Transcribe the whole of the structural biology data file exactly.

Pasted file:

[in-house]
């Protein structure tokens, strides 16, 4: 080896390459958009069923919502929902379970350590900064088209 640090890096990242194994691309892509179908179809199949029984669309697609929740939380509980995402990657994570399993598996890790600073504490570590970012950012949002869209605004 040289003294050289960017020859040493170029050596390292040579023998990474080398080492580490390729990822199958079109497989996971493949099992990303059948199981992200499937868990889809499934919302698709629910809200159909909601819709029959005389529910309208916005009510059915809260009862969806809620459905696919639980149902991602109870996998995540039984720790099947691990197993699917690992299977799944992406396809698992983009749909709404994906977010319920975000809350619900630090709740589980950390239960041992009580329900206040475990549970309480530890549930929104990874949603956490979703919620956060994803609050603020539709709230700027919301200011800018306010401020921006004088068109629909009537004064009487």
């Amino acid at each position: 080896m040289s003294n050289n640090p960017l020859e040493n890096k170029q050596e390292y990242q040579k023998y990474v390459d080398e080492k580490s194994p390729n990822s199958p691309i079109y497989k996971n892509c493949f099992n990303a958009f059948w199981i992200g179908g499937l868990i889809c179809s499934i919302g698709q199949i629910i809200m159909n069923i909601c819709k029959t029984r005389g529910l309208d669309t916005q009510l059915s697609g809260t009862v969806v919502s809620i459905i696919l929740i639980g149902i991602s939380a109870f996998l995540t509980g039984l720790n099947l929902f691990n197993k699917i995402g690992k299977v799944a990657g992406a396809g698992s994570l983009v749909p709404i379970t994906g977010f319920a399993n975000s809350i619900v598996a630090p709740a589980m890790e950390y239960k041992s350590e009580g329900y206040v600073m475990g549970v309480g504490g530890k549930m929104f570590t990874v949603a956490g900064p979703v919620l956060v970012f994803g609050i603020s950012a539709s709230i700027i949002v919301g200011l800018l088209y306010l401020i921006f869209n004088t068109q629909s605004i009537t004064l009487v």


[in-house]
């Protein structure tokens, strides 16, 4: 080896390459958009069923919502929902379970350590900064088209 640090890096990242194994691309892509179908179809199949029984669309697609929740939380509980995402990657994570399993598996890790600073504490570590970012950012949002869209605004 040289003294050289960017020859040493170029050596390292040579023998990474080398080492580490390729990822199958079109497989996971493949099992990303059948199981992200499937868990889809499934919302698709629910809200159909909601819709029959005389529910309208916005009510059915809260009862969806809620459905696919639980149902991602109870996998995540039984720790099947691990197993699917690992299977799944992406396809698992983009749909709404994906977010319920975000809350619900630090709740589980950390239960041992009580329900206040475990549970309480530890549930929104990874949603956490979703919620956060994803609050603020539709709230700027919301200011800018306010401020921006004088068109629909009537004064009487």
């Amino acid at each position: 080896m040289s003294n050289n640090p960017l020859e040493n890096k170029q050596e390292y990242q040579k023998y990474v390459d080398e080492k580490s194994p390729n990822s199958p691309i079109y497989k996971n892509c493949f099992n990303a958009f059948w199981i992200g179908g499937l868990i889809c179809s499934i919302g698709q199949i629910i809200m159909n069923i909601c819709k029959t029984r005389g529910l309208d669309t916005q009510l059915s697609g809260t009862v969806v919502s809620i459905i696919l929740i639980g149902i991602s939380a109870f996998l995540t509980g039984l720790n099947l929902f691990n197993k699917i995402g690992k299977v799944a990657g992406a396809g698992s994570l983009v749909p709404i379970t994906g977010f319920a399993n975000s809350i619900v598996a630090p709740a589980m890790e950390y239960k041992s350590e009580g329900y206040v600073m475990g549970v309480g504490g530890k549930m929104f570590t990874v949603a956490g900064p979703v919620l956060v970012f994803g609050i603020s950012a539709s709230i700027i949002v919301g200011l800018l088209y306010l401020i921006f869209n004088t068109q629909s605004i009537t004064l009487v």